Dracula’s undead appeal

Behind Bram Stoker, what inspired him to create the prince of darkness and the annual festival that honours both the man and the monster.

Abraham Stoker (1847 – 1912) was born in Clontarf, Dublin, a leafy seaside suburb five kilometers from the city centre, as the bat flies. Bram, as he was known, was bedbound until the age of seven, a time when his mother Charlotte would fuel his imagination with macabre tales and Irish folklore from her native County Sligo. He recovered and went on to attend Trinity College Dublin and spent much time devouring books over at Marsh’s Library, the oldest public library in Ireland and home to the deathmask of Gulliver’s Travels author Jonathan Swift. Trinity’s elegant patchwork of historic buildings, old libraries and cobblestones haven’t changed much since Stoker roamed here as a student, where he was a university athletics champion, a capped footballer, and President of the Philosophical Society.

How blessed are some people, whose lives have no fears, no dreads: to whom sleep is a blessing that comes nightly, and brings nothing but sweet dreams

Bram Stoker

Once graduated, Stoker worked as a clerk at Dublin Castle, as well as a theatre critic, during which time his paths crossed with that of Gothic author Sheridan Le Fanu and acclaimed actor Henry Irving. Both are said to have inspired elements in Dracula, as is a trip Stoker made to St Michan’s Church in Dublin around this time. His work as a civil servant helped shape Dracula’s structure, which uses diary entries, memos and telegrams to lend an eerie realism.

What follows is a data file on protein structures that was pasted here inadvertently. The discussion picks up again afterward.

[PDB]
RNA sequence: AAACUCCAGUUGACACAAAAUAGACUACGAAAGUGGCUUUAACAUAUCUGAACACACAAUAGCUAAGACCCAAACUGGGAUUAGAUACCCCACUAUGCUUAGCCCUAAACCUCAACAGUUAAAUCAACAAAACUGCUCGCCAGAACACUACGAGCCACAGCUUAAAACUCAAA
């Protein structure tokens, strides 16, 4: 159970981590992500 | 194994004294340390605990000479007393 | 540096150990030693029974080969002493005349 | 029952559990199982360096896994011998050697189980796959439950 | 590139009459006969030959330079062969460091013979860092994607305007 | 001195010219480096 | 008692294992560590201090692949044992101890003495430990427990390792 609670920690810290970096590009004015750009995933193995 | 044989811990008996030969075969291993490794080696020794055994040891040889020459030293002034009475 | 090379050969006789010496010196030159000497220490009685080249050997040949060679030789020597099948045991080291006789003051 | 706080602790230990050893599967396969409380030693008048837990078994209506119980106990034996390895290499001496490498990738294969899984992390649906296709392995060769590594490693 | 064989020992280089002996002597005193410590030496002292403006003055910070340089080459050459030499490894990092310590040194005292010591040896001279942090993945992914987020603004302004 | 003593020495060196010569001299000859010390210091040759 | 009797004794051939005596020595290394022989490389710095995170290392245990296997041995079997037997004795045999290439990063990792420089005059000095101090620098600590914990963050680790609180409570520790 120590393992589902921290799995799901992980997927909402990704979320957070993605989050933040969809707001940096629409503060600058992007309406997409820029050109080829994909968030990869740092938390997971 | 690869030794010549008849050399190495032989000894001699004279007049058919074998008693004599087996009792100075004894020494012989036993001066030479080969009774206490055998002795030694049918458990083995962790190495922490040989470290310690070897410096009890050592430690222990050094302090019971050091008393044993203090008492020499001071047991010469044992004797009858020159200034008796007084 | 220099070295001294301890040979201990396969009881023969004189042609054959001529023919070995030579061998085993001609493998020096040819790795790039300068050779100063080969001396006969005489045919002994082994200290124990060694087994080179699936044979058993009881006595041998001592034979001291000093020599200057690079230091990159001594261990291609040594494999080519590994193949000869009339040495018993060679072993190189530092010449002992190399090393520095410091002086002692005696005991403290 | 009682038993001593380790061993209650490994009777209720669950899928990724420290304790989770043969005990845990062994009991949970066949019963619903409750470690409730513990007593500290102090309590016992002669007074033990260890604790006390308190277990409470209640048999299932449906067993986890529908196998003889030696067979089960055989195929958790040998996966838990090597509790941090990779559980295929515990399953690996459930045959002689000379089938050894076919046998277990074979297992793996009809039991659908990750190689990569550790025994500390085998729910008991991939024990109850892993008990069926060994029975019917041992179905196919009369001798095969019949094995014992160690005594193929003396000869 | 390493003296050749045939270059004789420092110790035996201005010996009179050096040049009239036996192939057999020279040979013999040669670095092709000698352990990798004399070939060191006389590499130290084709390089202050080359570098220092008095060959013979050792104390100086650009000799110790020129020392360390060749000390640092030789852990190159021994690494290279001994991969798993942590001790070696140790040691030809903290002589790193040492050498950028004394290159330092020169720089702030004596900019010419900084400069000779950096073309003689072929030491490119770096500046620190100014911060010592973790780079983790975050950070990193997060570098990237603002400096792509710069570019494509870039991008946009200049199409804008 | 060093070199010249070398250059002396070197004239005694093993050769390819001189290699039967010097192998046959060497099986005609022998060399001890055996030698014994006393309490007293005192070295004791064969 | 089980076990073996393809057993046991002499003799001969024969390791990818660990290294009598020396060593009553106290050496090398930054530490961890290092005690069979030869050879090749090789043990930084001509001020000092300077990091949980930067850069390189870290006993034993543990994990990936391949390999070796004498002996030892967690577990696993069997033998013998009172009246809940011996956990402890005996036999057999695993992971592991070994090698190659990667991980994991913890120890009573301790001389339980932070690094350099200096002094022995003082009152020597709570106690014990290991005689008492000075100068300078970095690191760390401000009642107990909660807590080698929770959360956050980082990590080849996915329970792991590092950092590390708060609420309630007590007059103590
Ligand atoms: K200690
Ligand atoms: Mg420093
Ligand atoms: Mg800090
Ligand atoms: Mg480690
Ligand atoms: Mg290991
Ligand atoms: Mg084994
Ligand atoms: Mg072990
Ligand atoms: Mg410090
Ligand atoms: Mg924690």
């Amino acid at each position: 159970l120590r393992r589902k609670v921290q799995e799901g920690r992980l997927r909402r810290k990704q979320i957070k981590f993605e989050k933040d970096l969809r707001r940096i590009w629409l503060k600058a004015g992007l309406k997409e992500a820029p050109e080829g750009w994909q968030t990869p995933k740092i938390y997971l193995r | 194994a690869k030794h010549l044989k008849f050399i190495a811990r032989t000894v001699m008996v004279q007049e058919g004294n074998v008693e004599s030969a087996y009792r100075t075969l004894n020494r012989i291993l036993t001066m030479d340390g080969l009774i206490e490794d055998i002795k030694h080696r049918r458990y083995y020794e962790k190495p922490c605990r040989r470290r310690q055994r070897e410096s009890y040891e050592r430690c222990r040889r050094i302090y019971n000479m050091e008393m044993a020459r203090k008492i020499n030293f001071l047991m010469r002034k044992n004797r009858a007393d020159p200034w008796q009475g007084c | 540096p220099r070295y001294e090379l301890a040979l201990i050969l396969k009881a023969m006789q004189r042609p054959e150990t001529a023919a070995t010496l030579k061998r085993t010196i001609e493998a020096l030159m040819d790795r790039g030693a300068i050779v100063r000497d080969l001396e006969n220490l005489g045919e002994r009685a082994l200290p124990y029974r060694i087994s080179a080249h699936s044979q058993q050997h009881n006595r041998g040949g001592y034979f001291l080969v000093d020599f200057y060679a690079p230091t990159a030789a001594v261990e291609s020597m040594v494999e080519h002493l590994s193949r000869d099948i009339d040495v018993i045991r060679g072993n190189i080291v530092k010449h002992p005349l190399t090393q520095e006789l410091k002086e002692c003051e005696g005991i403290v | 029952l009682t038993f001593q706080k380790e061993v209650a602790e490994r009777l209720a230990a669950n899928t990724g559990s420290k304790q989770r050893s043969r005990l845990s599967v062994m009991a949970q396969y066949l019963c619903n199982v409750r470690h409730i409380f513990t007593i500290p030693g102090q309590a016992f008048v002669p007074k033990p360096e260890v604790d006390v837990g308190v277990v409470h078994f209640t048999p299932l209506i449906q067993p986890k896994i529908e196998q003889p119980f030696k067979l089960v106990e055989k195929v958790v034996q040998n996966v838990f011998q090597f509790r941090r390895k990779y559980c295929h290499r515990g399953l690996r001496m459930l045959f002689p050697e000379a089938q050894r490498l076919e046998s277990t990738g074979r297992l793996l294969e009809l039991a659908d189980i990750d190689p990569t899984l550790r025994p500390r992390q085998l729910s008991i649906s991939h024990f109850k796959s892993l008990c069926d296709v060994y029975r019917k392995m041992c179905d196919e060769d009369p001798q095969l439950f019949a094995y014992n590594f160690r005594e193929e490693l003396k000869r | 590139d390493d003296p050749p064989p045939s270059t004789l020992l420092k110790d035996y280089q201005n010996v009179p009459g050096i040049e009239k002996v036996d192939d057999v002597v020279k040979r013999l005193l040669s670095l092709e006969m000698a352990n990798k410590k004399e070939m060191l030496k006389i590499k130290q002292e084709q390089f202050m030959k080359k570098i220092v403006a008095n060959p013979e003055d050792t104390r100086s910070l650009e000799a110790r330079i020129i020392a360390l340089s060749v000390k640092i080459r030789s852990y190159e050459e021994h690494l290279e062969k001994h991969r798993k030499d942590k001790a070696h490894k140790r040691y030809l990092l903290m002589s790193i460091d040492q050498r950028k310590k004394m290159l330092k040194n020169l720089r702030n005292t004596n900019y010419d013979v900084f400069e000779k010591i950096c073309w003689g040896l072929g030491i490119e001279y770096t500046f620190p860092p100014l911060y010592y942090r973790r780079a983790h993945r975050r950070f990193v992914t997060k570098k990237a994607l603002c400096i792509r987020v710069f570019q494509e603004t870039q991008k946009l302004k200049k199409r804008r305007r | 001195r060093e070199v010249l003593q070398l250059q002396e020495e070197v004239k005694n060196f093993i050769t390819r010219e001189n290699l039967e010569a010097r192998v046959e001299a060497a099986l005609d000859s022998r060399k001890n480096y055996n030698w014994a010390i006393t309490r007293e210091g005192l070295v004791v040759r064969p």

In 1878, Stoker married Oscar Wilde’s ex-girlfriend, Florence Balcombe, in St Ann’s Church on Dawson Street where a bust of him now sits. The couple moved from their house on Kildare Street to London so Bram, at the request of Irving, could manage an eminent theatre in the city. It was here in 1897 the man behind the fangs used his knowledge of undead Irish tales to pen Dracula.

Bram Stoker Festival

Dracula has since become one of pop culture’s great icons and, each October, legions of horror lovers descend on Dublin’s Gothic heart to celebrate the Count and his creator. It’s a weekend of ghastly thrills and ghostly spills around the city, family events and late-night antics, large-scale spectacles and much more.  

Want to find out more about the Bram Stoker Festival?

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